Yosemite National Park is just the beginning of your sightseeing trip. There’s plenty more places to visit around the Sierra Nevada, including at nearby Sequoia and Kings Canyon National Parks, as well as in the San Francisco Bay Area, stretching from the majestic Golden Gate Bridge to the redwood forests and beaches of Marin County.
Sequoia and Kings Canyon National Parks
Just a half-day’s drive south of Yosemite, these parks are worth a visit in their own right. From their towering groves of giant sequoia trees and granite rock formations to the bottom of North America’s deepest canyon, you’ll be astounded by how much beauty the southern Sierra Nevada offers.
From Yosemite, Kings Canyon National Park is the closest park. In Grant Grove, you can pay your respects to the gigantic General Grant Tree, which measures over 267 feet high and over 40 feet around its trunk.
A two-mile detour leads out to Panorama Point. Afterward, cruise the Kings Canyon Scenic Byway deep into the canyon, passing head-spinning vistas like the Canyon Viewpoint. At the river bottom, Boyden Cavern leads guided, kid-friendly walks through a marble and limestone cave. East of Grizzly Falls, the Cedar Grove area of the park is worth a visit to see Roaring River Falls in late spring.
Walk across the swinging bridge at nearby Zumwalt Meadow and you might just see black bears, mule deer, and myriad bird life. Keep driving to Road’s End and crane your neck up at the North Dome and Grand Sentinel rock formations towering above the valley.
Back up out of the canyon, it’s a pleasant drive south of Grant Grove along the Generals Highway to Sequoia National Park. Near the Wolverton area, you can visit the General Sherman Tree, the largest known giant sequoia tree in the world.
This survivor sits at the edge of the Giant Forest, the biggest collection of giant sequoias in the world. Get a sense of just how big these giants are by walking around the forest on gentle nature trails. Then head out to Crescent Meadow and past the Tunnel Log, a fallen giant sequoia that you can drive through. Nearby Moro Rock rewards with spectacular views of the Sierra Nevada, once you’ve earned them by climbing a quarter-mile of stone steps to the top, that is.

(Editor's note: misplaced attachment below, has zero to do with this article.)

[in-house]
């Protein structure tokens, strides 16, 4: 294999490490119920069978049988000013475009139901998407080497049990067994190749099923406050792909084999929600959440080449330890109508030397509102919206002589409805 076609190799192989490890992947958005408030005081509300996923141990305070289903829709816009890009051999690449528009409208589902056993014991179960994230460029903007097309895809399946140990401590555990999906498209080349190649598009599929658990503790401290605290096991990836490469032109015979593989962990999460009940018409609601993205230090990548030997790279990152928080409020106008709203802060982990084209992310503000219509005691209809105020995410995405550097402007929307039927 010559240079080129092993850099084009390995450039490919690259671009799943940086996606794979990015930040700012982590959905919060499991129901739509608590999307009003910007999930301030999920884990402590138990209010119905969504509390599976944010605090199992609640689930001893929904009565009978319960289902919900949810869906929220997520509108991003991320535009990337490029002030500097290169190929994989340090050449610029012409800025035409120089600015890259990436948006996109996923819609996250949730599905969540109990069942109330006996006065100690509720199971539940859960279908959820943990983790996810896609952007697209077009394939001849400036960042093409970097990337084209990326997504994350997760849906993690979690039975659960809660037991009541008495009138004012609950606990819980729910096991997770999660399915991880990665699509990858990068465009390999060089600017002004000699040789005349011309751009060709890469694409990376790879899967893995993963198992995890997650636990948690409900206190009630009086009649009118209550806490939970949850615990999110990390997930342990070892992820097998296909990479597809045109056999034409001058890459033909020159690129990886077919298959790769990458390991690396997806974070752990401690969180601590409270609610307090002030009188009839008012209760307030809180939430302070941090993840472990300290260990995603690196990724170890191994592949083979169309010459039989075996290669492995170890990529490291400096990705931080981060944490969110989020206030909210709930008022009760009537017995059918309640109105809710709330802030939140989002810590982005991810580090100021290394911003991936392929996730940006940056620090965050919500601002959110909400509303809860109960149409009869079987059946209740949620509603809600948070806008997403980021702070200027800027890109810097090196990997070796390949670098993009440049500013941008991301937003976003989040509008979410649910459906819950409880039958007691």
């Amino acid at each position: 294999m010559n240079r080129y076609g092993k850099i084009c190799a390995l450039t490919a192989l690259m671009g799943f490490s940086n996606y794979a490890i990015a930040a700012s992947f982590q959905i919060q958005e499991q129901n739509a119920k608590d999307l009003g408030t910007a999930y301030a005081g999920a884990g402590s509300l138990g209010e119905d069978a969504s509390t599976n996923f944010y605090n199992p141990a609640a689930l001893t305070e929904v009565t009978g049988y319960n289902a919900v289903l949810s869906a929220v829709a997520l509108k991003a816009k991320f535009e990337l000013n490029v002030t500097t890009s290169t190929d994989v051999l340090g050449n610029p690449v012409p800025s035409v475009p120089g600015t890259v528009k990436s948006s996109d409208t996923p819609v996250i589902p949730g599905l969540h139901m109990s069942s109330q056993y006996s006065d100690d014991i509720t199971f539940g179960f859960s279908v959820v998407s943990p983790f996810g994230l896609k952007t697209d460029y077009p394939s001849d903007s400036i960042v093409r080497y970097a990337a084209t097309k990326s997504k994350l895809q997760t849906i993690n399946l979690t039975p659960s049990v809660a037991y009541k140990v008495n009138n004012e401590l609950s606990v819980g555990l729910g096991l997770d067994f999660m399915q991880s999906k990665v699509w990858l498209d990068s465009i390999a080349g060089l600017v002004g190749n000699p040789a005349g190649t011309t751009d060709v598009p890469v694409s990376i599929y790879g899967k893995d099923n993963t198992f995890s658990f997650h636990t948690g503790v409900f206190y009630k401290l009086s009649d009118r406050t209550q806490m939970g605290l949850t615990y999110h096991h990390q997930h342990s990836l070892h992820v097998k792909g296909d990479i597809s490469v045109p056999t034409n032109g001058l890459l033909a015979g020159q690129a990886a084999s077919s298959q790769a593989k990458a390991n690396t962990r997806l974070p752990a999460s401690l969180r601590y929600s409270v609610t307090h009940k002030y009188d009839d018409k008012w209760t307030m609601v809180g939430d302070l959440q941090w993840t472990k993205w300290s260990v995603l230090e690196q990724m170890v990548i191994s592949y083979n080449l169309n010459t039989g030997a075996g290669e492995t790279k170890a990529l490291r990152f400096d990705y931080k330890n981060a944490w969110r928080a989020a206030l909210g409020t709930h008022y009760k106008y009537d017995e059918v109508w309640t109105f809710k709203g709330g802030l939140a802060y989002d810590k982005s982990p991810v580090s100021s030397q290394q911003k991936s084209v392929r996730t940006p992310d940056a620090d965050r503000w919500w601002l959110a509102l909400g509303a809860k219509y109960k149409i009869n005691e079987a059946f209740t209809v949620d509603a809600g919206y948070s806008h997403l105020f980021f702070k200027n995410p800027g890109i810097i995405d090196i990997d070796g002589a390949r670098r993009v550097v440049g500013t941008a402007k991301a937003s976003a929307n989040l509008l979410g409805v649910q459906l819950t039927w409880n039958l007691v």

Just north of the Giant Forest, the Lodgepole visitor center sells tour tickets for Crystal Cave, an underground cavern where kids can ooh and aah over stalactites and stalagmites, hanging curtains, and other imaginatively shaped flowstone formations.
Afterward, follow the Generals Highway south as it drops heart-stoppingly into the Sierra Nevada foothills. At Amphitheater Point, the Kaweah River and high Sierra Nevada peaks spread out before you. Farther on, you can inspect Native American pictographs and morteros (grinding holes) at Hospital Rock before exiting the park near the town of Three Rivers. Also nearby, a steep, narrow and winding side road leads to the old mining settlement of Mineral King, nestled in the Sierra Nevada high country.
San Francisco and Marin County
To describe everything there is to see in San Francisco would take an entire guidebook. But if your time is limited, make sure you stroll through Golden Gate Park, with its top-notch museums and gardens.
The views from the top of Coit Tower are among the city’s best. The ferry ride over to Alcatraz Island, formerly a military fort and an infamous prison, affords beautiful bay views, too. For that postcard shot of the city’s skyscrapers and its often foggy bay, walk out across the Golden Gate Bridge – it can be incredibly windy, so dress warmly!
The iconic bridge is also the gateway to Marin County, a nature-loving escape for city dwellers. Walk among old-growth coastal redwood forests at Muir Woods National Monument, which you may recognize seeing in Alfred Hitchcock’s movie Vertigo, or out across the shaggy, golden and grassy Marin Headlands, which are crisscrossed by ocean-view hiking trails.
Mount Tamalpais State Park is unbeatable for its panoramic vistas, especially if you take the short hike to the summit. Back down on the Pacific coast, Highway 1 passes by white-sand Stinson Beach en route north to Point Reyes National Seashore, where the Point Reyes Lighthouse is a great spot for whale-watching in winter, and also observing a colony of elephant seals.